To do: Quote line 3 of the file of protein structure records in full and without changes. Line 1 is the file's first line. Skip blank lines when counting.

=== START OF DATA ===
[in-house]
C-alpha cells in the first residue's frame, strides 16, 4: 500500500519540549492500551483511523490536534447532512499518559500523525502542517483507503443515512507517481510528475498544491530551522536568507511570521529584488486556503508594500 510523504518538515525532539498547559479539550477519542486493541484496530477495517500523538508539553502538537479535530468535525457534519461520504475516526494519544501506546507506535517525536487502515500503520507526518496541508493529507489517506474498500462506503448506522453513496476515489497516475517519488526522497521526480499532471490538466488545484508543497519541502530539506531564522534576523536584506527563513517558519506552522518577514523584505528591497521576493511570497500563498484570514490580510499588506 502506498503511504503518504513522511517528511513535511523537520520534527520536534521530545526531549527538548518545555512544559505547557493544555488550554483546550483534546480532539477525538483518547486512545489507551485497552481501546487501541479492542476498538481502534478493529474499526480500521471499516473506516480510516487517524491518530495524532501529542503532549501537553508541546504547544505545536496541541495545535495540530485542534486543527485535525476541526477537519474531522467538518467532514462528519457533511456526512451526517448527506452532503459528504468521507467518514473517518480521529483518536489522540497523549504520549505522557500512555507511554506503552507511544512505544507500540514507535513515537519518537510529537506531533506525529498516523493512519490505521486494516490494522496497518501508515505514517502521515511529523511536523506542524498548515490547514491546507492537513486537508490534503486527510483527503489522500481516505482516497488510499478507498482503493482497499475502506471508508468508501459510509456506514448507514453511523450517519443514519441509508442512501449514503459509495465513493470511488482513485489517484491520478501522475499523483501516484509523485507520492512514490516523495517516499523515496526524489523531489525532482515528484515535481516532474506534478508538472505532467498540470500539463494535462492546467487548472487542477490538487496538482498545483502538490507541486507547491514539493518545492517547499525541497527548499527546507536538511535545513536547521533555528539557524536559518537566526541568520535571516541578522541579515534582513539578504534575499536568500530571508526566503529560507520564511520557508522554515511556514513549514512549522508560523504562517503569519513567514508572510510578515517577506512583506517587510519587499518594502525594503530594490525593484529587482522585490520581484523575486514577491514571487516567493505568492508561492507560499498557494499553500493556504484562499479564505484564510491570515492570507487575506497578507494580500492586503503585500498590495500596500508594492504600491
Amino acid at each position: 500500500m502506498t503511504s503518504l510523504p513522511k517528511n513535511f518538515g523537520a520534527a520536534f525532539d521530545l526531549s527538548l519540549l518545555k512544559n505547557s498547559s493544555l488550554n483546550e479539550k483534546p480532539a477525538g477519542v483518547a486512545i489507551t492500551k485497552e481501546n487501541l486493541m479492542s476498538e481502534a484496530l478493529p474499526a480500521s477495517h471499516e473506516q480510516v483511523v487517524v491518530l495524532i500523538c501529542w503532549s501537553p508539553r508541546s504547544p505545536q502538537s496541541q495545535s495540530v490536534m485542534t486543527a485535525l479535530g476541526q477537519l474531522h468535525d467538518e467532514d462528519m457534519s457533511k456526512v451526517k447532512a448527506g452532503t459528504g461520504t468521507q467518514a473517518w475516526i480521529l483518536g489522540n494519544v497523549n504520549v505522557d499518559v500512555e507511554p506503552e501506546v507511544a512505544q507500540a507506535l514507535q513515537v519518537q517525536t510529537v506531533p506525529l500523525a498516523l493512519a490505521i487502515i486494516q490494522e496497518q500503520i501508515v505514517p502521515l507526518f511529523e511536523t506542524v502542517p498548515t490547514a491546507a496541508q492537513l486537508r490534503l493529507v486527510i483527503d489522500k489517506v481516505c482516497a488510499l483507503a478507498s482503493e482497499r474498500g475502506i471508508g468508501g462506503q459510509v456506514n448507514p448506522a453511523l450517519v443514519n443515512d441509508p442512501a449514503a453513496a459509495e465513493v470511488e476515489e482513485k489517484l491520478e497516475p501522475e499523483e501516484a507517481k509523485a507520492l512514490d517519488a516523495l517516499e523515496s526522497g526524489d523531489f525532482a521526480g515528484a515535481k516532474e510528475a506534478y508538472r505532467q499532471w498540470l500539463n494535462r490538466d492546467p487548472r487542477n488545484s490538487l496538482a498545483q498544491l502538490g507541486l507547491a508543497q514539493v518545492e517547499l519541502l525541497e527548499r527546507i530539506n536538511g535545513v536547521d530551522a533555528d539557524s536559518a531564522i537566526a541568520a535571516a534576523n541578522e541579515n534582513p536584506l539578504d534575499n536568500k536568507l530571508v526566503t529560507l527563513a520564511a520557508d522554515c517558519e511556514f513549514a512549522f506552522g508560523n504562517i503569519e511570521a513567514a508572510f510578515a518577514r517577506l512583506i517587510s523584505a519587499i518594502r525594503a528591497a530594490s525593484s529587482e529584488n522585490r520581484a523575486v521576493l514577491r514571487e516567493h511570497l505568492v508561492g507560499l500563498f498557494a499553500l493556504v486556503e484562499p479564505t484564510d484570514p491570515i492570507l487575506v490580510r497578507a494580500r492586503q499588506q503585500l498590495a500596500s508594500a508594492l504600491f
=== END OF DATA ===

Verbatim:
Amino acid at each position: 500500500m502506498t503511504s503518504l510523504p513522511k517528511n513535511f518538515g523537520a520534527a520536534f525532539d521530545l526531549s527538548l519540549l518545555k512544559n505547557s498547559s493544555l488550554n483546550e479539550k483534546p480532539a477525538g477519542v483518547a486512545i489507551t492500551k485497552e481501546n487501541l486493541m479492542s476498538e481502534a484496530l478493529p474499526a480500521s477495517h471499516e473506516q480510516v483511523v487517524v491518530l495524532i500523538c501529542w503532549s501537553p508539553r508541546s504547544p505545536q502538537s496541541q495545535s495540530v490536534m485542534t486543527a485535525l479535530g476541526q477537519l474531522h468535525d467538518e467532514d462528519m457534519s457533511k456526512v451526517k447532512a448527506g452532503t459528504g461520504t468521507q467518514a473517518w475516526i480521529l483518536g489522540n494519544v497523549n504520549v505522557d499518559v500512555e507511554p506503552e501506546v507511544a512505544q507500540a507506535l514507535q513515537v519518537q517525536t510529537v506531533p506525529l500523525a498516523l493512519a490505521i487502515i486494516q490494522e496497518q500503520i501508515v505514517p502521515l507526518f511529523e511536523t506542524v502542517p498548515t490547514a491546507a496541508q492537513l486537508r490534503l493529507v486527510i483527503d489522500k489517506v481516505c482516497a488510499l483507503a478507498s482503493e482497499r474498500g475502506i471508508g468508501g462506503q459510509v456506514n448507514p448506522a453511523l450517519v443514519n443515512d441509508p442512501a449514503a453513496a459509495e465513493v470511488e476515489e482513485k489517484l491520478e497516475p501522475e499523483e501516484a507517481k509523485a507520492l512514490d517519488a516523495l517516499e523515496s526522497g526524489d523531489f525532482a521526480g515528484a515535481k516532474e510528475a506534478y508538472r505532467q499532471w498540470l500539463n494535462r490538466d492546467p487548472r487542477n488545484s490538487l496538482a498545483q498544491l502538490g507541486l507547491a508543497q514539493v518545492e517547499l519541502l525541497e527548499r527546507i530539506n536538511g535545513v536547521d530551522a533555528d539557524s536559518a531564522i537566526a541568520a535571516a534576523n541578522e541579515n534582513p536584506l539578504d534575499n536568500k536568507l530571508v526566503t529560507l527563513a520564511a520557508d522554515c517558519e511556514f513549514a512549522f506552522g508560523n504562517i503569519e511570521a513567514a508572510f510578515a518577514r517577506l512583506i517587510s523584505a519587499i518594502r525594503a528591497a530594490s525593484s529587482e529584488n522585490r520581484a523575486v521576493l514577491r514571487e516567493h511570497l505568492v508561492g507560499l500563498f498557494a499553500l493556504v486556503e484562499p479564505t484564510d484570514p491570515i492570507l487575506v490580510r497578507a494580500r492586503q499588506q503585500l498590495a500596500s508594500a508594492l504600491f